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Every You, Every Me by David Levithan

Every You, Every Me

by David Levithan

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2622043,510 (3.61)6
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How do you preserve the memories of a relationship when your best friend is gone? Levithan and Farmer craft a haunting story of two high school boys who have a tenuous bond with each other through the anguished girl they lost. But this ambiguous relationship is about to be tested as Evan begins to find puzzling photographs that unravel his grasp on his relationships (past and present) and reality… almost. Incorporating strikeout text and Farmer’s photographic images Levithan only wrote the cryptic passages as he received the photographs. Unaware of Levithan’s developing story, Farmer continued to create the enigmatic images of his own design. Through their partnership the ensuing mystery created itself. At times a psychological thriller and at times a love story, “Every You, Every Me” will appeal to young adult readers who struggle with growing relationships as they begin to understand that everyone has a secret self that they might not be ready to share. ( )
  MzzColby | Jan 3, 2015 |
Let me get straight to the point okay? It was no Every Day but this book is still good because LEVITHAN. I love his writing. I love that style of his that really gets to your mind, heart and even your nerves. Like sometimes it frustrates me how I've never thought of that before but then I still love it. Anyways, I like this book because it showed deep and true emotions from the characters. It was a fast read because 1) the book is quite short and 2) i really want to get to the end of the story and find out who the mystery person is. ( )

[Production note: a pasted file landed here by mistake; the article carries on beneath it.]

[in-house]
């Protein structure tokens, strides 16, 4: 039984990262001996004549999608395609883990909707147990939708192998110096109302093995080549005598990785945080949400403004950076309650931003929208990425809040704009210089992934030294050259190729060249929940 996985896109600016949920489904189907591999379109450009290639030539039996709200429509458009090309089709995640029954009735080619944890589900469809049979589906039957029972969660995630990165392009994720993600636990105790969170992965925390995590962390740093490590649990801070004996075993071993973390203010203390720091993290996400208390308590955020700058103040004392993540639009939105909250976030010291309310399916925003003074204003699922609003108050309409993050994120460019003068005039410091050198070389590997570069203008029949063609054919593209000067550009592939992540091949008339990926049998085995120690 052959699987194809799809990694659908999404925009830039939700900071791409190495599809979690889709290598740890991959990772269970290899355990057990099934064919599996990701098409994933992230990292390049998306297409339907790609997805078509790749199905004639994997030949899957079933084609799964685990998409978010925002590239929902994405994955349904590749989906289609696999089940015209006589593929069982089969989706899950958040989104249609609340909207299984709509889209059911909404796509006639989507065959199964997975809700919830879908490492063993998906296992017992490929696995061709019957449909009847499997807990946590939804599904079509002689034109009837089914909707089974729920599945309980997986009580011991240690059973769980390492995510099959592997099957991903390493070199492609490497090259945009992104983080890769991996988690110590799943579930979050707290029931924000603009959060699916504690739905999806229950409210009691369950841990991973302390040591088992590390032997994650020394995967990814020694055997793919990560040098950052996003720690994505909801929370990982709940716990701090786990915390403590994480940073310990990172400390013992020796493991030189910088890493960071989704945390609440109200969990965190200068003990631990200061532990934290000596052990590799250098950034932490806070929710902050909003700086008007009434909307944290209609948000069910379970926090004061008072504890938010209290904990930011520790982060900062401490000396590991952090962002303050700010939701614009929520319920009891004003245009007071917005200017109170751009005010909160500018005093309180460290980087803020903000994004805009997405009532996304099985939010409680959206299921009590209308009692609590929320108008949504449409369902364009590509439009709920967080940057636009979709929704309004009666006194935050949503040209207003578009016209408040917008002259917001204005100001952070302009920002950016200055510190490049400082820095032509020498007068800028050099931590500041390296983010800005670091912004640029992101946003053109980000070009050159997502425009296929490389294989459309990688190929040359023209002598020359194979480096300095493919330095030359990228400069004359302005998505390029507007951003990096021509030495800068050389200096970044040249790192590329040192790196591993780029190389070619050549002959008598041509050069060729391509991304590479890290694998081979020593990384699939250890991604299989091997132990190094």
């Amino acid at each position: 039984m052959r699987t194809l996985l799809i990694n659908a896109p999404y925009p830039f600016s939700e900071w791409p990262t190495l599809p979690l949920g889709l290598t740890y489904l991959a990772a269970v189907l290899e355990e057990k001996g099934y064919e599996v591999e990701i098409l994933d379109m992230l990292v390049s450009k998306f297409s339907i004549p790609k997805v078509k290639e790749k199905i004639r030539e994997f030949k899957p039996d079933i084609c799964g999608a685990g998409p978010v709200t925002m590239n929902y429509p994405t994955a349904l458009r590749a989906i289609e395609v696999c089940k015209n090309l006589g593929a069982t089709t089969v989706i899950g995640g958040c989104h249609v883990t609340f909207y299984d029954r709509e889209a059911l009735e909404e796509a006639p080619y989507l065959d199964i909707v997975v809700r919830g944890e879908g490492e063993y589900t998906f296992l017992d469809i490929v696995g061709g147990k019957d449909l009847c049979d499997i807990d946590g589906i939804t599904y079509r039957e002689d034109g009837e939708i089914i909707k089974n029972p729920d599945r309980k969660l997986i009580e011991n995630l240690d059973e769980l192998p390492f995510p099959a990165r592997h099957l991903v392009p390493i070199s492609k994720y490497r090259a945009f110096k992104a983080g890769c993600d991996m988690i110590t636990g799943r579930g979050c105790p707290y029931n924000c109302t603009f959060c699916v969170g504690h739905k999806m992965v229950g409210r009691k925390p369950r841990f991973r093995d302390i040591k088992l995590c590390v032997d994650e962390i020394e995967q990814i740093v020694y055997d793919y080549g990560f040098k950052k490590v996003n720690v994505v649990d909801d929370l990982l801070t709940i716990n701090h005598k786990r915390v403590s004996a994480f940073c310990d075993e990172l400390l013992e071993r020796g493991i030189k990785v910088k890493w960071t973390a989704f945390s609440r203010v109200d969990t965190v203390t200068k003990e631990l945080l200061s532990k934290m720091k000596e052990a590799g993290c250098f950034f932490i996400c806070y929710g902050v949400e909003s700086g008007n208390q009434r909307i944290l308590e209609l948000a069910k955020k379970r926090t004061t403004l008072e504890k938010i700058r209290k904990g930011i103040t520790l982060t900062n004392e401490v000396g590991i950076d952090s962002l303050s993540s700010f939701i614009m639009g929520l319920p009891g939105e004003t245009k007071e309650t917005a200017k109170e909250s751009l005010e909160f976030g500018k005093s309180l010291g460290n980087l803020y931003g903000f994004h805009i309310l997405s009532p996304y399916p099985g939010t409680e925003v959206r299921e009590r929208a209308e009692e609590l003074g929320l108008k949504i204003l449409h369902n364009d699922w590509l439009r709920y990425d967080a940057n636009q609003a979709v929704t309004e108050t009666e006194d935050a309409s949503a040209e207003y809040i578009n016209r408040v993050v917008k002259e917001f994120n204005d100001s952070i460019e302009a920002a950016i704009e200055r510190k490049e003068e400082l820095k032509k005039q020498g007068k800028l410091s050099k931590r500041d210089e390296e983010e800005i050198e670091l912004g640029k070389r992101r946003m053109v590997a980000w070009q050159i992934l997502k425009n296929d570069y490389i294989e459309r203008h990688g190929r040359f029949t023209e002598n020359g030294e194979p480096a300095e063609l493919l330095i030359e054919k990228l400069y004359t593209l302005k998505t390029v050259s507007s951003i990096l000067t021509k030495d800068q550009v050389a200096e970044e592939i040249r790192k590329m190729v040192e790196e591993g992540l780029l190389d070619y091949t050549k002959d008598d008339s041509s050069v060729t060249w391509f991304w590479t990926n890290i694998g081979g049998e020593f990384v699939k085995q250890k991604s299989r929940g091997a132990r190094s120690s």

PamZaragoza | Jun 27, 2014 |
First of all, I really like David Levithan’s writing. He has some very interesting ideas. IN this case, writing a novel around photographs. Photographs he never knew what of until he received them from a photographer who didn’t know what the book was about. It was interesting. At first I was sort of irritated because half the text is crossed out and trying to read it creates long run on sentences. But I quickly got used to it and soon it actually told much more about the story and the character. Levithan has such talent with words and expressions. I’m definitely glad I got to this one. Reading his books always give me something to think about it. There’s always something deeper to find in his books. ( )
  Kassilem | Mar 23, 2014 |
Twenty-five pages into this, and I am already putting it on hiatus. Maybe I will be in the right mood later.
  Crowinator | Sep 23, 2013 |
Emo, emo, emo. Full of young adult “emo-tism”, if that’s what they call it. I was disappointed because I liked David Levithan’s Everyday and this is just the total opposite for me. But I loved the photographs though. :D That’s what kept me interested. ;) ( )
  snapsandreads | Sep 8, 2013 |
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Amazon.com Product Description (ISBN 0375860983, Hardcover)

In this high school-set psychological tale, a tormented teen named Evan starts to discover a series of unnerving photographs—some of which feature him. Someone is stalking him . . . messing with him . . . threatening him. Worse, ever since his best friend Ariel has been gone, he's been unable to sleep, spending night after night torturing himself for his role in her absence. And as crazy as it sounds, Evan's starting to believe it's Ariel that's behind all of this, punishing him. But the more Evan starts to unravel the mystery, the more his paranoia and insomnia amplify, and the more he starts to unravel himself. Creatively told with black-and-white photos interspersed between the text so the reader can see the photos that are so unnerving to Evan, Every You, Every Me is a one-of-a-kind departure from a one-of-a-kind author.

(retrieved from Amazon Thu, 12 Mar 2015 18:06:13 -0400)

(see all 3 descriptions)

Evan is haunted by the loss of his best friend, but when mysterious photographs start appearing, he begins to fall apart as he starts to wonder if she has returned, seeking vengeance.

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